Why should you be negotiating toward win-win?
I was recently quoted in an article on negotiating entitled Top 15 Real Estate Negotiation Strategies from the Pros. I enjoyed seeing the ideas from other contributors.
For starters, I think it is important that the term “win-win” jumps out a lot from this set of ideas. Why is that a big deal? Some agents automatically approach their negotiations as a battle. It is all about winning; winning a lower (or higher) price for their client, or the terms their clients need… nay, demand! This hardline, ham-fisted technique might get you to a mutually accepted agreement. But know that more negotiations lie ahead. I have discovered countless times that although everyone in the transaction thinks we are on solid ground, there likely will come a time before closing where my seller needs something from the buyer. Maybe it is more time, or an alteration to an inspection remedy. If my client was boorish in their negotiating getting to mutual, the other side is going to be much less likely to be accommodating. So, winning may not last.
When you are striving for a win-win, the parties will generally have a favorable view of their counterparts and will demonstrate a tendency to work through issues that come up later.
No may not be no
One thing I re-learned from this article and surrounding content was the notion that “no” is not the end. It is the beginning. Sometimes just giving the other side a moment of silence to think, and to fill, will bring possible “yes” solutions to mind. Often, modifying the request but restating it will get the wheels turning or produce the result you are hoping for.
Is yes bad?
One point I don’t necessarily agree with is that saying yes to a good offer is a mistake because it causes the other side to question if they offered too much. While that may be true, I think a mistake is made when you decline or counter a terrific offer.
Usually a buyer KNOWS they made a great offer. Often they made a great offer to avoid the back-and-forth dance. By countering you are inviting the universe to throw a monkey wrench. You are allowing time for things to happen… people are born, people die, they get married, they get divorced, they get in a fender bender, they quit sniffing glue. Life happens with the ticking of the clock and usually life events affect negotiations (usually NOT in a positive way). Buyers sometimes just get a touch of buyer’s remorse; something they will likely work through if they are IN a transaction, but something they may not work through if negotiations are lingering on. My advice to clients leans to acceptance, depending on other factors like time on market, other interested parties, etc.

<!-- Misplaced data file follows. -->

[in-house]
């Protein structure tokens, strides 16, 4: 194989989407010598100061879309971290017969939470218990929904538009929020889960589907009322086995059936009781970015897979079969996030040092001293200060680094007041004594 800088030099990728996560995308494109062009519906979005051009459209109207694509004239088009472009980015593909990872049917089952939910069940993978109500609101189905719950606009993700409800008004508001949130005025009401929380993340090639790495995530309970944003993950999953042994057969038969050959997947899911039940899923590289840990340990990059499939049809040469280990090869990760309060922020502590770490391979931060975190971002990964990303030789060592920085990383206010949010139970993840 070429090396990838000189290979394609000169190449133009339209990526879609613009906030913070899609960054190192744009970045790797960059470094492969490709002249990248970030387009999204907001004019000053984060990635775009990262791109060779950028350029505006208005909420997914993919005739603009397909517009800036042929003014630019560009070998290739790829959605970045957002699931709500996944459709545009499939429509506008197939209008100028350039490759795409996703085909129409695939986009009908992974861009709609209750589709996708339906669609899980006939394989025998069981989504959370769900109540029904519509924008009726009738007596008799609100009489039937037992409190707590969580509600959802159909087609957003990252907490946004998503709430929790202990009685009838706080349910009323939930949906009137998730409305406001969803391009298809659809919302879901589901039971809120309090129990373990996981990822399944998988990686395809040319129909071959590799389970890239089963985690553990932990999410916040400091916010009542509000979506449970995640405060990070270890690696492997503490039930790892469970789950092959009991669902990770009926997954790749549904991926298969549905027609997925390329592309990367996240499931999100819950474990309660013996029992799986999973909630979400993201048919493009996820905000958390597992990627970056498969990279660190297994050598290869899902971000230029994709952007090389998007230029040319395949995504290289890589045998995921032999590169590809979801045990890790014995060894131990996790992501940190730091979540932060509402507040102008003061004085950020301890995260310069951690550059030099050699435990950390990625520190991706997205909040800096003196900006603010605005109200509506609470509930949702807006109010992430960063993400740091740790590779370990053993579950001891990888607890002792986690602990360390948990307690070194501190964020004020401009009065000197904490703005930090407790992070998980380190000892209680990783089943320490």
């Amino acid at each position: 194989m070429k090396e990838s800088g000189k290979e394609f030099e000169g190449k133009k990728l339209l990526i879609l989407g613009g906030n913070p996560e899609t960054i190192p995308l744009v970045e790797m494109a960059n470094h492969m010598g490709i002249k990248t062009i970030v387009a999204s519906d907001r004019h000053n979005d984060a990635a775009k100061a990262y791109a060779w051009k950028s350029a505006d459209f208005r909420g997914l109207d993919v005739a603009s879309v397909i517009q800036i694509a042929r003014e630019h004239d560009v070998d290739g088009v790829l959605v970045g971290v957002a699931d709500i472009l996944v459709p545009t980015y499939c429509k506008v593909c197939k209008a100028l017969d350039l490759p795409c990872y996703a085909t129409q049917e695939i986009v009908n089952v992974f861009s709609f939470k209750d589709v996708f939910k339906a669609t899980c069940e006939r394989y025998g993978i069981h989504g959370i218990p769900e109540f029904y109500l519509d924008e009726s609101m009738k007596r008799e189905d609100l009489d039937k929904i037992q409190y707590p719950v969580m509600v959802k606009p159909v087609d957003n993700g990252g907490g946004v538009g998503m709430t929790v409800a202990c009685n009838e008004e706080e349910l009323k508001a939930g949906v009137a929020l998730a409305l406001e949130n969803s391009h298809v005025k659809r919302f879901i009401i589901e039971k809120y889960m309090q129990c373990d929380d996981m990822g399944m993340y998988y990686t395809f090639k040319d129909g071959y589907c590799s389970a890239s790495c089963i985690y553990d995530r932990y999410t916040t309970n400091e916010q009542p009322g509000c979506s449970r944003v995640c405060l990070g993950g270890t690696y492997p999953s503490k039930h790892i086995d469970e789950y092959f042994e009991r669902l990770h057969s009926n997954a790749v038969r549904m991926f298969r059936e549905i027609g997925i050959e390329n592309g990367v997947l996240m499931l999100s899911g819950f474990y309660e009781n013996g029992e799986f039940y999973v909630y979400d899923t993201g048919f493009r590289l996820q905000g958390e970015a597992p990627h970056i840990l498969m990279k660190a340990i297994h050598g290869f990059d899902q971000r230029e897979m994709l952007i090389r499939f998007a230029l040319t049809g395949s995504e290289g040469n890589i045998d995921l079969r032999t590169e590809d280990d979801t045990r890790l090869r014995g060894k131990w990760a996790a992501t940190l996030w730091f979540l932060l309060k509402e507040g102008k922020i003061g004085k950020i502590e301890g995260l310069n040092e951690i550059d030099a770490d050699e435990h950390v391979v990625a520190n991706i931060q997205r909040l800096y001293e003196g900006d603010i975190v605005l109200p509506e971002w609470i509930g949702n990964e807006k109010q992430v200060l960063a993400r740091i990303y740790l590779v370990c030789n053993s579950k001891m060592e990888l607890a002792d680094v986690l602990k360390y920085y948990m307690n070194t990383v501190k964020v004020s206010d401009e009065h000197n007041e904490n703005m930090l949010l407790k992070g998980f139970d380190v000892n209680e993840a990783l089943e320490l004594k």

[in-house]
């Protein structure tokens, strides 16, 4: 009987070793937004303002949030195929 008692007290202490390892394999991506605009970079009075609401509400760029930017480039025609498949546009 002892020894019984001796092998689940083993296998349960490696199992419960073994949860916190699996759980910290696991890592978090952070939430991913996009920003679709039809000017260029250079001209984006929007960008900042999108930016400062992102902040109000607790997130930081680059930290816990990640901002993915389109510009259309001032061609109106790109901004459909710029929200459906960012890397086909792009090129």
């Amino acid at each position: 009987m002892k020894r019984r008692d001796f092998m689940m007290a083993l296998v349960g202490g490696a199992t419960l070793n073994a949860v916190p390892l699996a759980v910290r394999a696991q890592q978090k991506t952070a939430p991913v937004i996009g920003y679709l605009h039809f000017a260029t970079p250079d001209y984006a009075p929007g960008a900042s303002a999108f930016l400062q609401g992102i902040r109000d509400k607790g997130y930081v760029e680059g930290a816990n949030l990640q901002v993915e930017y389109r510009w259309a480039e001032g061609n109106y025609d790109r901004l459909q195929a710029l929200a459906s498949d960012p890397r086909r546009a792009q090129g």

The 50/38/7 Rule
I made the point (number 14 here) that speaking with the other agent is critical, NOT texting back and forth. A quote that seems to make its way around says that 55% of communication is body language, 38% is tonality and 7% is the words we use. I don’t pretend to know if those percentages are credible, but I think the point is credible. More understanding comes from the emotion you pick up along with the words – something that does not convey in a text or email. Furthermore, written communication is halting and limited. It discourages the back and forth, the questions and answers, the brainstorming of ideas together, and much of what makes a real conversation superior in most ways.